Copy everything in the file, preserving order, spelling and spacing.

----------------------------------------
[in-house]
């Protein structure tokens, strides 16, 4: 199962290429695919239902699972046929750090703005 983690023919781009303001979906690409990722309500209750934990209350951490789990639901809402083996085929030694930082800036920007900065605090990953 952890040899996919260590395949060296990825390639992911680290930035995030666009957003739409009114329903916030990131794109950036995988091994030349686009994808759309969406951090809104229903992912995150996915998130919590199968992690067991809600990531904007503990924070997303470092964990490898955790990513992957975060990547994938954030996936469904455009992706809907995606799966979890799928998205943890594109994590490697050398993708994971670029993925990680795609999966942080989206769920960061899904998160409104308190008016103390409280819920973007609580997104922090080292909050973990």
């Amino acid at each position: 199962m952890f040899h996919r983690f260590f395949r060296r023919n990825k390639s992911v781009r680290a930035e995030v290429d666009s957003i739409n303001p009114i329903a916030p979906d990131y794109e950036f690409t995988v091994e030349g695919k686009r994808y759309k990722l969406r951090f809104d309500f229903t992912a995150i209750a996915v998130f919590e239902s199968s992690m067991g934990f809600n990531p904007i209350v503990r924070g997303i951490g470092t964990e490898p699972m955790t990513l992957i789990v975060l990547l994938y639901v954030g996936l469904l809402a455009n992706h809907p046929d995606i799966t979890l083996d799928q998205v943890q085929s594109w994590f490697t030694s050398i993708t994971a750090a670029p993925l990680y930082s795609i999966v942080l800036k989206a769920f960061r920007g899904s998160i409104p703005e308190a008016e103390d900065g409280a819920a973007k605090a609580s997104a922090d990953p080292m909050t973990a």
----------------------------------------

[in-house]
């Protein structure tokens, strides 16, 4: 199962290429695919239902699972046929750090703005 983690023919781009303001979906690409990722309500209750934990209350951490789990639901809402083996085929030694930082800036920007900065605090990953 952890040899996919260590395949060296990825390639992911680290930035995030666009957003739409009114329903916030990131794109950036995988091994030349686009994808759309969406951090809104229903992912995150996915998130919590199968992690067991809600990531904007503990924070997303470092964990490898955790990513992957975060990547994938954030996936469904455009992706809907995606799966979890799928998205943890594109994590490697050398993708994971670029993925990680795609999966942080989206769920960061899904998160409104308190008016103390409280819920973007609580997104922090080292909050973990």
């Amino acid at each position: 199962m952890f040899h996919r983690f260590f395949r060296r023919n990825k390639s992911v781009r680290a930035e995030v290429d666009s957003i739409n303001p009114i329903a916030p979906d990131y794109e950036f690409t995988v091994e030349g695919k686009r994808y759309k990722l969406r951090f809104d309500f229903t992912a995150i209750a996915v998130f919590e239902s199968s992690m067991g934990f809600n990531p904007i209350v503990r924070g997303i951490g470092t964990e490898p699972m955790t990513l992957i789990v975060l990547l994938y639901v954030g996936l469904l809402a455009n992706h809907p046929d995606i799966t979890l083996d799928q998205v943890q085929s594109w994590f490697t030694s050398i993708t994971a750090a670029p993925l990680y930082s795609i999966v942080l800036k989206a769920f960061r920007g899904s998160i409104p703005e308190a008016e103390d900065g409280a819920a973007k605090a609580s997104a922090d990953p080292m909050t973990a």